¶ 11 The trial court entered an order allowing Defendant's Rule 12(b)(6) motion to dismiss, based upon res judicata. The trial court also entered a gatekeeping order against Plaintiff and awarded attorney's fees to Defendant on 3 December 2020. Plaintiff appeals.
¶ 12 Jurisdiction lies in this Court pursuant to N.C. Gen. Stat. § 7A-27(b)(1) (2021).
¶ 13 Plaintiff argues the trial court erred by: (1) allowing Defendant's motion to dismiss; (2) entering the gatekeeper order against him; and, (3) awarding Defendant attorney's fees.
IV. Motion to Dismiss
A. Standard of Review
¶ 14 “A Rule 12(b)(6) motion tests the legal sufficiency of the pleading.” Kemp v. Spivey, 166 N.C. App. 456, 461, 602 S.E.2d 686, 690 (2004) (citation and quotation marks omitted). “When considering a [Rule] 12(b)(6) motion to dismiss, the trial court need only look to the face of the complaint to determine whether it reveals an insurmountable bar to plaintiff's recovery.” Carlisle v. Keith, 169 N.C. App. 674, 681, 614 S.E.2d 542, 547 (2005) (citation and quotation marks omitted).
¶ 15 This Court, on appeal from an order allowing a motion to dismiss under Rule 12(b)(6), reviews de novo “whether, as a matter of law, the allegations of the complaint ․ are sufficient to state a claim upon which relief may be granted[.]” Christmas v. Cabarrus Cty., 192 N.C. App. 227, 231, 664 S.E.2d 649, 652 (2008) (ellipses original) (citation and quotation marks omitted). This Court also “consider[s] the allegations in the complaint true, construe[s] the complaint liberally, and only reverse[s] the trial court's denial of a motion to dismiss if plaintiff is entitled to no relief under any set of facts which could be proven in support of the claim.” Id. (citation omitted).
B. Res Judicata
¶ 16 Plaintiff asserts the trial court erred in dismissing his complaint for res judicata. Dismissal of a complaint under Rule 12(b)(6) for failure to state a claim is proper when one of the following conditions is met: “(1) when the complaint on its face reveals that no law supports plaintiff's claim; (2) when the complaint reveals on its face the absence of fact sufficient to make a good claim; [or] (3) when some fact disclosed in the complaint necessarily defeats the plaintiff's claim.” Oates v. JAG, Inc., 314 N.C. 276, 278, 333 S.E.2d 222, 224 (1985).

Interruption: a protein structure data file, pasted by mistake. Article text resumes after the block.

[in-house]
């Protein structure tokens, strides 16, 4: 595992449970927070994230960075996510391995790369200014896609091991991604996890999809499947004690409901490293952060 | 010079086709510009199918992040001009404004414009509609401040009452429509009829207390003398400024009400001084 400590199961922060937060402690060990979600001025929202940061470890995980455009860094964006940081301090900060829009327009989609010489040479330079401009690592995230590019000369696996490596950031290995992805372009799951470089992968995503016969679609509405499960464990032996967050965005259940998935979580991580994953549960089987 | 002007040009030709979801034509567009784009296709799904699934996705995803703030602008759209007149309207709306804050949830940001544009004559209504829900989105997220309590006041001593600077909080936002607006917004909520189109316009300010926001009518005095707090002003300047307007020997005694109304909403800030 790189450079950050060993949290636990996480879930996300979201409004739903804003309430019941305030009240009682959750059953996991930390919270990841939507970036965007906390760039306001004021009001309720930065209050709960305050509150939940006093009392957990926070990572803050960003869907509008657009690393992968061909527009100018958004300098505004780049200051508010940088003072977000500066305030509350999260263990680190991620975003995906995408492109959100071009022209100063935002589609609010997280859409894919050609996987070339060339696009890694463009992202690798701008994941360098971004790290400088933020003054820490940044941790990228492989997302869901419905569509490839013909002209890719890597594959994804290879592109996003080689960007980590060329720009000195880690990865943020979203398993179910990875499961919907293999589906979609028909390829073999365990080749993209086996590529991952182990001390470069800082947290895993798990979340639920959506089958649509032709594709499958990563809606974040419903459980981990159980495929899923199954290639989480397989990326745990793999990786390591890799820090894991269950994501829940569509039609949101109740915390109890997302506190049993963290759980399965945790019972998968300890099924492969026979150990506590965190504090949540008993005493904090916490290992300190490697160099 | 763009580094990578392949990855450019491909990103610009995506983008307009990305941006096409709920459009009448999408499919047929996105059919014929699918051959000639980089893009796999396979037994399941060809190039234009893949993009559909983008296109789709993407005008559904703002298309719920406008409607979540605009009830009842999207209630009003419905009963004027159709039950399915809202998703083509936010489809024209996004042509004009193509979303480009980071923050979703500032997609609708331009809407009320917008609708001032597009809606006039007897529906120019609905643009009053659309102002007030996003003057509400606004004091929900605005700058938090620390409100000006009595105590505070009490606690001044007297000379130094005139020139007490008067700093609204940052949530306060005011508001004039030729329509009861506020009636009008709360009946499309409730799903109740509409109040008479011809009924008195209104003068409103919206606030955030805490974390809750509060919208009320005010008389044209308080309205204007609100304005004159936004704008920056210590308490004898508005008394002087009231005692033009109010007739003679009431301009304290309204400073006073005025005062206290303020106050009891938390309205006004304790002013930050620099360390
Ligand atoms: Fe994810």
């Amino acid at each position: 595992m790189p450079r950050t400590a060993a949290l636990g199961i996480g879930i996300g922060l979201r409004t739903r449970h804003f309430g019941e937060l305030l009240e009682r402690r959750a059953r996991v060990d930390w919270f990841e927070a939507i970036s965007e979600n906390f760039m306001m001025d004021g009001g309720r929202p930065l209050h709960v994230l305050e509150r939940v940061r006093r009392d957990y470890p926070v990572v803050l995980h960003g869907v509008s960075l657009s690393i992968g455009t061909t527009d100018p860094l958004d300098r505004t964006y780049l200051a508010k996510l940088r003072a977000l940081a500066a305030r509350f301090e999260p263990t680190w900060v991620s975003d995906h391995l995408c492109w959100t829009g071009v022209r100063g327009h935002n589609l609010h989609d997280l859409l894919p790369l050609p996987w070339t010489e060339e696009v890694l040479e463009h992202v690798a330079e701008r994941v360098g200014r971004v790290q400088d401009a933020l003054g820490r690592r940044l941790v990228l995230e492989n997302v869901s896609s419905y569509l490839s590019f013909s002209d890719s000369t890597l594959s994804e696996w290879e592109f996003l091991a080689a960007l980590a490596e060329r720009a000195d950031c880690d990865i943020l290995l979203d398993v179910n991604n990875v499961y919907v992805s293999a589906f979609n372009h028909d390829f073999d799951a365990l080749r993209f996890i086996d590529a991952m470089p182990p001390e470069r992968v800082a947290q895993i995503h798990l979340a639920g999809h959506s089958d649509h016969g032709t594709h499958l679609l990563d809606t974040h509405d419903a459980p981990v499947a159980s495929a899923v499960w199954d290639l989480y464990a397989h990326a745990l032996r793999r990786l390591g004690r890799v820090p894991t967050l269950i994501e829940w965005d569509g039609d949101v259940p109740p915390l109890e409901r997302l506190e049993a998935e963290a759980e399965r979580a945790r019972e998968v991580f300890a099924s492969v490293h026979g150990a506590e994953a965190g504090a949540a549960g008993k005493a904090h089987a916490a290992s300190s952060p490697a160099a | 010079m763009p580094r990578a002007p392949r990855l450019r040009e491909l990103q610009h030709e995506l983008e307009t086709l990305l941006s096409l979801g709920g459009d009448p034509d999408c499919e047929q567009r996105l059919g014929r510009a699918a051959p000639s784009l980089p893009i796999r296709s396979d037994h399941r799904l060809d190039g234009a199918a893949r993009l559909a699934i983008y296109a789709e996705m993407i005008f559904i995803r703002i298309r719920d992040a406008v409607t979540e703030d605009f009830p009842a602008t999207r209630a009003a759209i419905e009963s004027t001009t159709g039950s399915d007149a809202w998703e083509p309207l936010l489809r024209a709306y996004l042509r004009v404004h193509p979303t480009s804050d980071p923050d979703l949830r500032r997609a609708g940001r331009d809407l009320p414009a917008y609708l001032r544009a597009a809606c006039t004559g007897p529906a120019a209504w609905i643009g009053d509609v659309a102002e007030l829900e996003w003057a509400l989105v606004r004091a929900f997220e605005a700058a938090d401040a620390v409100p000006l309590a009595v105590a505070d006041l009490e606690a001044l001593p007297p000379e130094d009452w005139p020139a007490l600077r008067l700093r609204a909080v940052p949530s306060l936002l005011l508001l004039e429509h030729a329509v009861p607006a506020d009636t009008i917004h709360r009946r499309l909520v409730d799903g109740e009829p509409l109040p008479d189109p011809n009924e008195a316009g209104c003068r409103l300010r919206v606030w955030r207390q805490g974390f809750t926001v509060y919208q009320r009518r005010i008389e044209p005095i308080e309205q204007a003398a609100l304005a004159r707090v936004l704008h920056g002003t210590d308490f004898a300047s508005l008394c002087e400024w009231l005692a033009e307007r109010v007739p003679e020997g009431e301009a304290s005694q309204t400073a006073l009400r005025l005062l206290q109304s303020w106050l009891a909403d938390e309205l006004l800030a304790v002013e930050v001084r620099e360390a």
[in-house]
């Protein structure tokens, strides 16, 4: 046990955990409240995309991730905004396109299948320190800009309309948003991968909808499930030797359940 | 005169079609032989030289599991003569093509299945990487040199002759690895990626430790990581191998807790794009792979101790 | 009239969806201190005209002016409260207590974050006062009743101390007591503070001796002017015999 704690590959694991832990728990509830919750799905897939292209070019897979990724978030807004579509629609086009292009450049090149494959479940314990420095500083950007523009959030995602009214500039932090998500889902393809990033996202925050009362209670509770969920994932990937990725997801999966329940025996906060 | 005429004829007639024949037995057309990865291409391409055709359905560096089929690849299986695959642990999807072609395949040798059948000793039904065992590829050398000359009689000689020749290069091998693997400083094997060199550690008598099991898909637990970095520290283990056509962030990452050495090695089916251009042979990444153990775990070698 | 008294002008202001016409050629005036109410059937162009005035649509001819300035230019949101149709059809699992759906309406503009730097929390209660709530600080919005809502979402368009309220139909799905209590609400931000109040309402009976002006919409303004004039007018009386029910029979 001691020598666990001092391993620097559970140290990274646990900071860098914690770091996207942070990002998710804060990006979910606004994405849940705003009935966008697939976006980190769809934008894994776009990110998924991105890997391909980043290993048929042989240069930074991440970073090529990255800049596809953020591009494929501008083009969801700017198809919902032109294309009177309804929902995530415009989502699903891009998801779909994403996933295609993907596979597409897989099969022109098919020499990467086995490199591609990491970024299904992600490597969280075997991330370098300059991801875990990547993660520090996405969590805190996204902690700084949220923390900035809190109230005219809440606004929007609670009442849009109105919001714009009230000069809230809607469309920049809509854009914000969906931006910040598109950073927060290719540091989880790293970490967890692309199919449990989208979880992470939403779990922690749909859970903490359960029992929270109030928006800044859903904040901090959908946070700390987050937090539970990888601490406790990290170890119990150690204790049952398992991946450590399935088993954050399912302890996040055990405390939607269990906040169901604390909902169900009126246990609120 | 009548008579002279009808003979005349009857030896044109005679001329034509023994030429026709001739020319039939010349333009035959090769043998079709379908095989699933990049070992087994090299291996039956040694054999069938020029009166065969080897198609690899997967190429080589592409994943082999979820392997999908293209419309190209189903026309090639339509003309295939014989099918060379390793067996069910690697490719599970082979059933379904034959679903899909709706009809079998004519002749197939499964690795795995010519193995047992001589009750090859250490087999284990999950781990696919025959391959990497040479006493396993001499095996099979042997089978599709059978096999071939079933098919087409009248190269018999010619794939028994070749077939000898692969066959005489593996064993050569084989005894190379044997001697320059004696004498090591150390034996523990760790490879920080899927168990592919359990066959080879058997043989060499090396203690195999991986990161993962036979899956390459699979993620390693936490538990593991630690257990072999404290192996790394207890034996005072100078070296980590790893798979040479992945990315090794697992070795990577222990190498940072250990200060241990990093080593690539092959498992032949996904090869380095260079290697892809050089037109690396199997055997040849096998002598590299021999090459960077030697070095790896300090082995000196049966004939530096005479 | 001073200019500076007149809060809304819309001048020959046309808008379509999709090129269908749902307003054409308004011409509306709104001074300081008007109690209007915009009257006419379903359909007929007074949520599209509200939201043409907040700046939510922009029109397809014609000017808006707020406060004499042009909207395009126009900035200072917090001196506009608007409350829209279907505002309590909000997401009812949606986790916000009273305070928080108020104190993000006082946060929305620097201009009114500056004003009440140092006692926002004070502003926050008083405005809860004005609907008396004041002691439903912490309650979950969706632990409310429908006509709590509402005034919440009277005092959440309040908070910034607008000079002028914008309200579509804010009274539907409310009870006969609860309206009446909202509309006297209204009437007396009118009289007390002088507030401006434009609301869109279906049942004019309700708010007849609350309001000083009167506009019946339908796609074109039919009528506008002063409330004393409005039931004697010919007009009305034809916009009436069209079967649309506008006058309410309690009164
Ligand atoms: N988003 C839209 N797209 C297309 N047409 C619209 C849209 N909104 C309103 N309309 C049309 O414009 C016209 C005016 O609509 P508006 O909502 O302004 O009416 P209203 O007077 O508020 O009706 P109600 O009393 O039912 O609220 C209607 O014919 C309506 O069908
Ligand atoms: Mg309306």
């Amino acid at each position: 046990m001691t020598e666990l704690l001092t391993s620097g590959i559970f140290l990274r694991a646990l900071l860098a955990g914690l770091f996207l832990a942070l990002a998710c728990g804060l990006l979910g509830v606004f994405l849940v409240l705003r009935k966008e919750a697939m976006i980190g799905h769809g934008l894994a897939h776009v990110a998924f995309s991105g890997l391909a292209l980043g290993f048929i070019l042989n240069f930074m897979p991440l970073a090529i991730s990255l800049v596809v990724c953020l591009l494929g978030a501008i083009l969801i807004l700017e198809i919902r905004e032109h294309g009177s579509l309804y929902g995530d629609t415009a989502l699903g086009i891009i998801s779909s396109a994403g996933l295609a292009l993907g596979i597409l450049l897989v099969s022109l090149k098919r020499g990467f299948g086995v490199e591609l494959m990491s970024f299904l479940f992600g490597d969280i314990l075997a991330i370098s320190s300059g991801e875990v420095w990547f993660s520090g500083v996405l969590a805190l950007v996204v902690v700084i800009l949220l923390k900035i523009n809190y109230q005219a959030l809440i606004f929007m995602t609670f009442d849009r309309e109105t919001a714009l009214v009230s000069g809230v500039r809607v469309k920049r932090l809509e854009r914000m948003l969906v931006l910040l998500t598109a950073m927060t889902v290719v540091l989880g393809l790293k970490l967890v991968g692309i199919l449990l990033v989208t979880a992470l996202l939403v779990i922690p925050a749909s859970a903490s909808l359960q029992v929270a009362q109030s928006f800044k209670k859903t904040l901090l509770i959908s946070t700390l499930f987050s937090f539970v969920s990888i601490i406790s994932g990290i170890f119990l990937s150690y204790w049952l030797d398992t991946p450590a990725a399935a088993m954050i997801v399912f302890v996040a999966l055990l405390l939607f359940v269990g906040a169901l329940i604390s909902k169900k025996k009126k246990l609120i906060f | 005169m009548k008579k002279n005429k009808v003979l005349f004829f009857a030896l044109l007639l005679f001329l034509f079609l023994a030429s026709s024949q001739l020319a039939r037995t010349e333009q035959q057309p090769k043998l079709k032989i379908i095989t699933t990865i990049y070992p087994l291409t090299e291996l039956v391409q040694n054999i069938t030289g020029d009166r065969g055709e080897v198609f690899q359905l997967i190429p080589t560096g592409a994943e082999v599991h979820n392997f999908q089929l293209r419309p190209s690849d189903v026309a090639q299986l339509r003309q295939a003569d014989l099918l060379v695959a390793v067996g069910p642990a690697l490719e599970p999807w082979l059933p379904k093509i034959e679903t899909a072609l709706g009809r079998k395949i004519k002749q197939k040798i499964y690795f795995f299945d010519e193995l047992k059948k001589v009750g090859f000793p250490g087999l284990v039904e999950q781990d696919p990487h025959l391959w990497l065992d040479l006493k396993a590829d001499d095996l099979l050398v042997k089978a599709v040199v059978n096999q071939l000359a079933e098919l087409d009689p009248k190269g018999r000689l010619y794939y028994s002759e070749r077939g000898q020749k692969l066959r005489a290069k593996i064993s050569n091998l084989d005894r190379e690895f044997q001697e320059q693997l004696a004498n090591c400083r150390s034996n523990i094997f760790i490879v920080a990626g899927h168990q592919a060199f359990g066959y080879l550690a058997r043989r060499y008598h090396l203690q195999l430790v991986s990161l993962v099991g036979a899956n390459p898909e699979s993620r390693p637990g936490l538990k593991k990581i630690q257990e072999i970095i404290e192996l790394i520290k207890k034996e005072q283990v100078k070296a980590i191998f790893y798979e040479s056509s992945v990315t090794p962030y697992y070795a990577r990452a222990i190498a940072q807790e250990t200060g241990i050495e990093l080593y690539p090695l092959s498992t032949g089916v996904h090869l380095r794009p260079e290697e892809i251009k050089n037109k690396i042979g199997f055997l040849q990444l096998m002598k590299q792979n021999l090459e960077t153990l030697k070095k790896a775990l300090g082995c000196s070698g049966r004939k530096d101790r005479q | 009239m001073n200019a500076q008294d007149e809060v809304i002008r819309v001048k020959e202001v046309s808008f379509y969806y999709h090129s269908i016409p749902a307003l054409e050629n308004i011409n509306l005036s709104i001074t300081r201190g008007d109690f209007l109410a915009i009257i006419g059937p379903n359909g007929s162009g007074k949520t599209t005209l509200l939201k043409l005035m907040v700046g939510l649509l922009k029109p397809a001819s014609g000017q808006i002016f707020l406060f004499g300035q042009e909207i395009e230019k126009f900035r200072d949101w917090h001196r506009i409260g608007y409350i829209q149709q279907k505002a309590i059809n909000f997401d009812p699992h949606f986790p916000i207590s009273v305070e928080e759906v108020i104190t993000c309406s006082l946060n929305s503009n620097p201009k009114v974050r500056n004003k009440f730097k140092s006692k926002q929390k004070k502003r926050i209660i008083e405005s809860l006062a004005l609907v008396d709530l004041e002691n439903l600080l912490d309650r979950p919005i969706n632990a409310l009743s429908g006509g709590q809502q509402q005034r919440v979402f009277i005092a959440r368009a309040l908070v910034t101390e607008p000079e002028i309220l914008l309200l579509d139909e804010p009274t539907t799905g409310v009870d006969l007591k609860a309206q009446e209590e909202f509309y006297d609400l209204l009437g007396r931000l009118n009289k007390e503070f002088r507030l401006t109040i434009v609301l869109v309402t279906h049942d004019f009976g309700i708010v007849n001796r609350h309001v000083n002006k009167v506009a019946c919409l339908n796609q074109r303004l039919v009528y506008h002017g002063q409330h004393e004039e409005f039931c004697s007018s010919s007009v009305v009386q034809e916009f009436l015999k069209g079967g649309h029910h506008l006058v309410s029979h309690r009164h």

¶ 17 “The doctrine of res judicata provides that a final judgment on the merits in a prior action precludes a second suit based on the same cause of action between the same parties or those in privity with them.” Holly Farm Foods, Inc. v. Kuykendall, 114 N.C. App. 412, 416, 442 S.E.2d 94, 97 (1994). Res judicata not only bars “the relitigation of matters determined in the prior proceeding but also all material and relevant matters within the scope of the pleadings, which the parties, in the exercise of reasonable diligence could and should have brought forward.” Id. (citation and internal quotation marks omitted). “The defense of res judicata may not be avoided by shifting legal theories or asserting a new or different ground for relief[.]” Rodgers Builders v. McQueen, 76 N.C. App. 16, 30, 331 S.E.2d 726, 735 (1985) (citation omitted).